“The Baby Became Horrible”: The Traumatized Adolescent Mother in Elizabeth Stuart Phelps’ 1870 Reforn Novel, Hedged In

Luella D'amico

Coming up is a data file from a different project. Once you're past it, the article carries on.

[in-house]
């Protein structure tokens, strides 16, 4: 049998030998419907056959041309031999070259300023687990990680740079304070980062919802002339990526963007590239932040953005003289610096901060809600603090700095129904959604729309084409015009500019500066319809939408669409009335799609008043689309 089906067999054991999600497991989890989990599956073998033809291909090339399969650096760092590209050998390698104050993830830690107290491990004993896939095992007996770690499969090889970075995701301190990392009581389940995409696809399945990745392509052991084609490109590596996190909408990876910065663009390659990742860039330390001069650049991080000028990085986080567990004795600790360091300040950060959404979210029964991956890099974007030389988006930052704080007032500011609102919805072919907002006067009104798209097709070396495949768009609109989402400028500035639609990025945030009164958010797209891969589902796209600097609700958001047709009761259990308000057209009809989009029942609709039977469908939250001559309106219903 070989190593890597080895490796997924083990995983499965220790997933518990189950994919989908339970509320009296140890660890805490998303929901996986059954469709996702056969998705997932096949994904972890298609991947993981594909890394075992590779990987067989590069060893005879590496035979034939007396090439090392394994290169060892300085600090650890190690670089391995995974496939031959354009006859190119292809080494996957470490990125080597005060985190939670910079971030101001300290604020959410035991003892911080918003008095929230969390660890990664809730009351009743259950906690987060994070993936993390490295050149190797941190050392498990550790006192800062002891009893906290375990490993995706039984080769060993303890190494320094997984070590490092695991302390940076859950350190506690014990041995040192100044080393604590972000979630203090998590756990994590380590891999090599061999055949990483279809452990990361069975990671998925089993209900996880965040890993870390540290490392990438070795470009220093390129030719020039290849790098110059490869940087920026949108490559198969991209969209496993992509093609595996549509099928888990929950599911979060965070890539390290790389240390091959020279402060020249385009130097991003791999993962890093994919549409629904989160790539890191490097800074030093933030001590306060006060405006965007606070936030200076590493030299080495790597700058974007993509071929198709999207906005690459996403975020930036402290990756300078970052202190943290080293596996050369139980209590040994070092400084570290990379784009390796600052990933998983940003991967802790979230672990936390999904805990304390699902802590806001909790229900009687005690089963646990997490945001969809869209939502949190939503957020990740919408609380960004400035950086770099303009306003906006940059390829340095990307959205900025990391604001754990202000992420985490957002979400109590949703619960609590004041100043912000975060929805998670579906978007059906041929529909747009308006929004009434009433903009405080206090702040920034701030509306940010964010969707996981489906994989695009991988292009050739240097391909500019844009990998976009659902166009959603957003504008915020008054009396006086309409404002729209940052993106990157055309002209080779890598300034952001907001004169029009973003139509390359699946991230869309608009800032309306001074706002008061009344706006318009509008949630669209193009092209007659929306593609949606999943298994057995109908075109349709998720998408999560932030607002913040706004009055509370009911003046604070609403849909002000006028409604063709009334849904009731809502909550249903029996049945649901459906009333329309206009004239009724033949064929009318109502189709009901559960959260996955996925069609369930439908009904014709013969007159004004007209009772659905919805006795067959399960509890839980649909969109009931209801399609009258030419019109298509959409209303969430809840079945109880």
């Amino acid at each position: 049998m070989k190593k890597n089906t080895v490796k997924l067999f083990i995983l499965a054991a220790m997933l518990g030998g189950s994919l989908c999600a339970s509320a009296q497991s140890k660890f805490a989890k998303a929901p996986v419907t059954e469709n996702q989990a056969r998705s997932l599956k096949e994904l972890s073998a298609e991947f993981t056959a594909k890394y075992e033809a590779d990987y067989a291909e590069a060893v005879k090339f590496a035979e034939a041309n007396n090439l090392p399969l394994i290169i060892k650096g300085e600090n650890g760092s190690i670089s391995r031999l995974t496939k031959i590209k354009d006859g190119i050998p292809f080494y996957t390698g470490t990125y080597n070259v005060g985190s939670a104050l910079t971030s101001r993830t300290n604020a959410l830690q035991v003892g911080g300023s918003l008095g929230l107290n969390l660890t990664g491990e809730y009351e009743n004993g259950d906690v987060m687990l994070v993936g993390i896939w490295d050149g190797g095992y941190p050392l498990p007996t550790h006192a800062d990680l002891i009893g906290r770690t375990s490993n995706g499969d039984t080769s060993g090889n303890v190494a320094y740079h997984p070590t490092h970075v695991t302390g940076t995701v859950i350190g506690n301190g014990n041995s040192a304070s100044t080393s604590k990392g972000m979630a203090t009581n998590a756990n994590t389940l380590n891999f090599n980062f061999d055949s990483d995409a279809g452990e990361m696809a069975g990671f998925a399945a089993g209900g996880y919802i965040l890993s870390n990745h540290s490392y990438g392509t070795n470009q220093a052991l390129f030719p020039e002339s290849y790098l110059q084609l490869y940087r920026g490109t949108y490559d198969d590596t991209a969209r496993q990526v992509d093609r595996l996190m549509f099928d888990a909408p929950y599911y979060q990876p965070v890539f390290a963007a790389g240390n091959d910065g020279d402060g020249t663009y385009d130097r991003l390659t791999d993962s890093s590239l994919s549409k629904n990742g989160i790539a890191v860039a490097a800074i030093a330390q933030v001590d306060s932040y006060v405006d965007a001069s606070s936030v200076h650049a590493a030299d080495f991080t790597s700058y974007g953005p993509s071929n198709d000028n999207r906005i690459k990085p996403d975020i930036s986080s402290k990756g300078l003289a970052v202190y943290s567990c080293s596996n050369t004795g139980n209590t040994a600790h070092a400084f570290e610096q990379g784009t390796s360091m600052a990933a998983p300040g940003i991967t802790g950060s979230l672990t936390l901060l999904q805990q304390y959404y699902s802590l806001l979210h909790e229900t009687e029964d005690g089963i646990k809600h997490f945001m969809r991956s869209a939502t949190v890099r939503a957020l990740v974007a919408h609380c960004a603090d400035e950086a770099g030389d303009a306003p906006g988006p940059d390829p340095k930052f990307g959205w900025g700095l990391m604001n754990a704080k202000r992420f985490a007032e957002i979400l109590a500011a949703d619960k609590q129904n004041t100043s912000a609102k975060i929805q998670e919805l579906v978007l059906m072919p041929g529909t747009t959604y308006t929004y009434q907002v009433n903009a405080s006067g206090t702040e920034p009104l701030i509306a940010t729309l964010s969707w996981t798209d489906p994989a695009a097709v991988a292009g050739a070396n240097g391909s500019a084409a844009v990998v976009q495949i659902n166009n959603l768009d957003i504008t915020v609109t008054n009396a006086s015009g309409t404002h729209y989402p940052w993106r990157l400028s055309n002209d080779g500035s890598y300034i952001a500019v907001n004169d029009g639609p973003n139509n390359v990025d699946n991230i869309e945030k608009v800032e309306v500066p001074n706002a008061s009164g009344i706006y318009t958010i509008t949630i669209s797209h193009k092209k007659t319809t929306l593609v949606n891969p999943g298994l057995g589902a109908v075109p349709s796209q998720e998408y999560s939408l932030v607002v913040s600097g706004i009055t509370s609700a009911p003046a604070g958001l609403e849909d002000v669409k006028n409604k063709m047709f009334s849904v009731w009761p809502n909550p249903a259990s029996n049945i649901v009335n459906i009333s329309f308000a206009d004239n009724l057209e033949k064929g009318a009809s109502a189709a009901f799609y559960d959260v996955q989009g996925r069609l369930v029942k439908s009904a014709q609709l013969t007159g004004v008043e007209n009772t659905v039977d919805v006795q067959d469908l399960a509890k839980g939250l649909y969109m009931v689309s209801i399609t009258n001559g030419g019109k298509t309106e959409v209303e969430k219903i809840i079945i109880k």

In her 1870 novel, Hedged In, Elizabeth Stuart Phelps explores the painful psychological underpinnings that social and historical constraints imposed on unwed adolescent mothers, interrogating the widespread belief that these fallen girls could never recover from their pasts. Through her character of abandoned and pregnant fifteen-year-old Nixy Trent, Phelps shows her middle-class audience the story of a young woman who overcomes her past and becomes an upstanding member of her community, transforming from unwed mother to respected teacher. Yet Nixy’s story isnot a resounding success: the youthful heroine suffers severe emotional trauma akin to that of contemporary sufferers of PTSD, and this essay argues that her mental illness ultimately kills her, eliminating the collective good that she otherwise could have offered those around her. Thus, Phelps suggests that social standards simply refusedto keep pace with the reform she felt the United States as a whole must undergo toaid teen mothers in their emotional healing processes. She further seems to hope that Nixy’s story would stir her readers to reconsider their ill treatment of these young women and thereby offer faith in these girls’ abilities to change rather than persistently chastising (and, in essence, retraumatizing) them for pasts that could never be erased.

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